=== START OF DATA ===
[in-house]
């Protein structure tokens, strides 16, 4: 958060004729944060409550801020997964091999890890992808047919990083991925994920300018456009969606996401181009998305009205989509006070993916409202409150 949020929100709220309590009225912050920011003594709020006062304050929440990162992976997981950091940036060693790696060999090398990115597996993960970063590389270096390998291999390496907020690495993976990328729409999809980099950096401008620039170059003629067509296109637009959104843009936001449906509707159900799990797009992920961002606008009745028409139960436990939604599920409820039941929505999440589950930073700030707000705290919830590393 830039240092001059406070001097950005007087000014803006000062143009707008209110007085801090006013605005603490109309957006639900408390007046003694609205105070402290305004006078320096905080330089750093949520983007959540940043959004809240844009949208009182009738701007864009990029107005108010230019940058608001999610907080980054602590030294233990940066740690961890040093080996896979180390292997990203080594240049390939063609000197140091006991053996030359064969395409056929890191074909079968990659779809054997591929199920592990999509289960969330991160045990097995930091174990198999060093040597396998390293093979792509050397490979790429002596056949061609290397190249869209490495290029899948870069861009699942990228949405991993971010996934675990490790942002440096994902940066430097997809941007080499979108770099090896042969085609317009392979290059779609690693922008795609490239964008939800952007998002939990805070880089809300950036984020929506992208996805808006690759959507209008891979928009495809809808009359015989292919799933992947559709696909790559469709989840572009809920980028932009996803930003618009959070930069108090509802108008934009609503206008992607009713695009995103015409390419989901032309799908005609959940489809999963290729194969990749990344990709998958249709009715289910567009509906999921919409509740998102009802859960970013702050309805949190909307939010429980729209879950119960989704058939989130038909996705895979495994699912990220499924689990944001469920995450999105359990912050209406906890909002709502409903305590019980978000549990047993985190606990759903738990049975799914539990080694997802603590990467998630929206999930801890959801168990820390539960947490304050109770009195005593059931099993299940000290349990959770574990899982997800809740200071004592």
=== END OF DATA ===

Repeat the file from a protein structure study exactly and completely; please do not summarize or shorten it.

[in-house]
């Protein structure tokens, strides 16, 4: 958060004729944060409550801020997964091999890890992808047919990083991925994920300018456009969606996401181009998305009205989509006070993916409202409150 949020929100709220309590009225912050920011003594709020006062304050929440990162992976997981950091940036060693790696060999090398990115597996993960970063590389270096390998291999390496907020690495993976990328729409999809980099950096401008620039170059003629067509296109637009959104843009936001449906509707159900799990797009992920961002606008009745028409139960436990939604599920409820039941929505999440589950930073700030707000705290919830590393 830039240092001059406070001097950005007087000014803006000062143009707008209110007085801090006013605005603490109309957006639900408390007046003694609205105070402290305004006078320096905080330089750093949520983007959540940043959004809240844009949208009182009738701007864009990029107005108010230019940058608001999610907080980054602590030294233990940066740690961890040093080996896979180390292997990203080594240049390939063609000197140091006991053996030359064969395409056929890191074909079968990659779809054997591929199920592990999509289960969330991160045990097995930091174990198999060093040597396998390293093979792509050397490979790429002596056949061609290397190249869209490495290029899948870069861009699942990228949405991993971010996934675990490790942002440096994902940066430097997809941007080499979108770099090896042969085609317009392979290059779609690693922008795609490239964008939800952007998002939990805070880089809300950036984020929506992208996805808006690759959507209008891979928009495809809808009359015989292919799933992947559709696909790559469709989840572009809920980028932009996803930003618009959070930069108090509802108008934009609503206008992607009713695009995103015409390419989901032309799908005609959940489809999963290729194969990749990344990709998958249709009715289910567009509906999921919409509740998102009802859960970013702050309805949190909307939010429980729209879950119960989704058939989130038909996705895979495994699912990220499924689990944001469920995450999105359990912050209406906890909002709502409903305590019980978000549990047993985190606990759903738990049975799914539990080694997802603590990467998630929206999930801890959801168990820390539960947490304050109770009195005593059931099993299940000290349990959770574990899982997800809740200071004592």